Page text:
“Pursuing a career in technology is something you can learn on the job. As long as you have the support of incredible people, and you are willing to put your heart and passion into creating innovation, you will be able to succeed.”
“Sky is an absolutely incredible company that is very diverse and at the forefront of technological innovation and development.”
“It’s important that girls understand they can change the world. Technology enables you to tackle global problems and come up with amazing creative solutions for your own passion.”
There is no bigger advocate for the potential of technology to make a difference in the world than Hannah – it’s more or less in her genes after watching her parents build a website for their business. Fast forward to a Computer Sciences degree, some work with start-ups and lots of practical experience and Hannah is now raring to go as a Sky Tech Scholar.
Woe betide anyone who dismisses a career in technology as being too geeky – for Hannah, it’s about creativity, social impact and innovation.
“It’s a common misconception that computing can’t involve design and creativity. Of course, you need to know how to code, but once you’ve mastered that, the world’s your oyster in terms of how you apply it. I love seeing tech that drives positive social impact or it plays a role in environmental awareness. I’m super excited about the potential of the Virtual, Augmented and Mixed Reality spaces - I think these technologies will shake up a lot of industries’’
Aswel as the work she is doing for her Scholarship project, Hannah is in the process of building a social, uplifting Virtual Reality experience to try and help alleviate the negative symptoms associated with dementia. Potentially helping tackle a huge social and financial problem within the medical field.
When it comes to people who inspire her, Hannah doesn’t hesitate – her role model is Quincy Larson, founder of freeCodeCamp which pairs students learning programming with non-profits to provide them with practical development experience.
So what should you do if you want to find out whether a career in technology is for you? Go to a hackathon, says Hannah.
“Spending an entire weekend with a team of developers, most likely not sleeping, building a problem-solving product and pitching it to a load of students and judges. That’s a pretty strong indicator that you have a passion for technology if you ask me! “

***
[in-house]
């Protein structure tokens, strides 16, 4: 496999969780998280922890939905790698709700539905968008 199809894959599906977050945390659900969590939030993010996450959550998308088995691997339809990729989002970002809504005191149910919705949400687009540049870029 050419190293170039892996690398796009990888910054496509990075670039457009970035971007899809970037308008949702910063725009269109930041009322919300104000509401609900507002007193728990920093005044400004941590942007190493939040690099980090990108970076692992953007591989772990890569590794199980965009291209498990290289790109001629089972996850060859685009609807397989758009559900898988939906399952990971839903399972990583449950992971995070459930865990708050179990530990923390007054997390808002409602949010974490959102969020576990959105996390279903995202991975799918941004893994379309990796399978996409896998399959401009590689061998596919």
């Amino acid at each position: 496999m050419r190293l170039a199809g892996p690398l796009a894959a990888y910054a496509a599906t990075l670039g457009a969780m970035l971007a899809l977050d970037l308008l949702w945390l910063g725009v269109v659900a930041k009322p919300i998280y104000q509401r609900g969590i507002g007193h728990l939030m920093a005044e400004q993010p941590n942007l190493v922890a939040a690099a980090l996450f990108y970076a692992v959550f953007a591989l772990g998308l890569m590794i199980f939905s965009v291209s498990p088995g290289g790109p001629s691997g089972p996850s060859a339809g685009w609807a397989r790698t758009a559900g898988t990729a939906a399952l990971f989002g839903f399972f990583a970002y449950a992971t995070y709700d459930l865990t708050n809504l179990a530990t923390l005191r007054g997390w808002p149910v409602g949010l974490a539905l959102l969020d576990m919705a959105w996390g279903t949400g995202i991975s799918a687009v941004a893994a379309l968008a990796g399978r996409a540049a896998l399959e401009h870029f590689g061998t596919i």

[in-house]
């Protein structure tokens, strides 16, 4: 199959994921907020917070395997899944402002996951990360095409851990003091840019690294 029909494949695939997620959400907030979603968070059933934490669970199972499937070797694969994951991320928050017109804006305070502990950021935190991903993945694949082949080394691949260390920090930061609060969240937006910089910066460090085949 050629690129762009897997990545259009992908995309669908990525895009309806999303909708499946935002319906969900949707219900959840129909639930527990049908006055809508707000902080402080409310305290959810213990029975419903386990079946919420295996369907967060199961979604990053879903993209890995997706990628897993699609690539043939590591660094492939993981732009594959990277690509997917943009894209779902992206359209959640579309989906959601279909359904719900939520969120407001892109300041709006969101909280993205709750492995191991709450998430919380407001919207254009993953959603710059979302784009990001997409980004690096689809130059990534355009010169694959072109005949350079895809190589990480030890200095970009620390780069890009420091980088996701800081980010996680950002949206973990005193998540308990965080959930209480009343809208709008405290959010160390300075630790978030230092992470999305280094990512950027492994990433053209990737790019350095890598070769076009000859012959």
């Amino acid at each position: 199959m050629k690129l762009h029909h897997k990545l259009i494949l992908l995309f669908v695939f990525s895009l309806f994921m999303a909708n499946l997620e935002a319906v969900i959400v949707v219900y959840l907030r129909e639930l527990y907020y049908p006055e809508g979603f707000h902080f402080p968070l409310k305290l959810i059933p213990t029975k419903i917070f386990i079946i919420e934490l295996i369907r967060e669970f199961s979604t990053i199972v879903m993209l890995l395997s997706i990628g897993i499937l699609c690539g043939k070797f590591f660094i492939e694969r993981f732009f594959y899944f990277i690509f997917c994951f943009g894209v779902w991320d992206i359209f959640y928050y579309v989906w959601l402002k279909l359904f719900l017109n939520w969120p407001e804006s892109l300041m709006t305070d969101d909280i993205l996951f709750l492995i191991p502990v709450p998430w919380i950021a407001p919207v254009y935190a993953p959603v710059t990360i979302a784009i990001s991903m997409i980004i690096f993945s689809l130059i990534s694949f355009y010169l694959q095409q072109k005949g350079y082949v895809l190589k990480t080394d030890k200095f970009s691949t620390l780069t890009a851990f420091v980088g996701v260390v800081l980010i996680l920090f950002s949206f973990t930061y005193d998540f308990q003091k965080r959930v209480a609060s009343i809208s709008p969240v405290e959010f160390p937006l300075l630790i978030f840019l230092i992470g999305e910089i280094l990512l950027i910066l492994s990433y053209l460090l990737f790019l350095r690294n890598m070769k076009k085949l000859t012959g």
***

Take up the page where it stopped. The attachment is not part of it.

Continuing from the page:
Kike is proof that people from any background can pursue a career in technology – even when you’re a Team GB javelin thrower!
Rather than come to technology through the conventional route, Kike spotted a business problem whilst at work that she believed technology could solve.
“I started BYP Network after realising how difficult it was to meet other recent black graduates and working professionals, due to the lack of diversity in many organisations. It started as a project from my bedroom in-between work and athletics training but almost instantly people were receptive. It’s been amazing to see the platform grow but it can be so much better and I want to reach millions of people worldwide.”
She hopes the BYP network will create new businesses, offer up job opportunities or create friendship circles full of visionaries. Now that she can see the potential, Kike wants to gain the technical skills that will allow her to develop her ideas.
“Technology is not just for the global elites - anyone can get involved, anyone can bring their ideas to life; they just have to develop a skill and put hard work behind it. I hope my project will inspire all minorities (women and people of colour) that they too can create something that changes the world.
And her inspiration? Who else but Oprah Winfrey?
“I firmly believe that Oprah continuously stands as a beacon of hope for all. As a creator of her own successful platform, she is someone who I can only aspire to emulate.”
Oishi is already a successful woman in technology – she will be developing her Sky Tech Scholar project whilst holding down a fulltime job as a software engineer at Rolls-Royce. Oishi is the epitome of drive and determination, as well as possessing some extremely impressive technical skills.
Oishi has made it her business to immerse herself in the world of technology with internships, work placements, computer courses and national and international hackathons/competitions. It has led to her receiving multiple accolades including the President and Vice-Chancellor Student of the Year award in her final year at university and an Institution of Engineering and Technology (IET) Achievement Award. It’s clear that she has a genuine passion for her subject.
“Technology has furthered everything from putting people on the moon to curing life-threatening diseases. As it has the power to drive so many improvements, I want to develop my knowledge in this field so that I can one day contribute towards changing someone’s life.”
She has put her experiences to good use, becoming a STEM (Science, Technology, Engineering and Maths) ambassador for the younger generation through various volunteering posts, such as mentoring at the BBC coding club, chairing her university’s women in Computer Science group and being a vocal champion for gender diversity.
Oishi states that she wants to be a role model for the younger generation (especially females) and to help and inspire them in their tech career. But who inspires her?
“'My motivation/inspiration comes from personal loss. When I was 14, my elder sister passed away when she was only 16, this incident taught me one thing, sometime life doesn't give you second chance. So take every opportunity that comes in your way.'’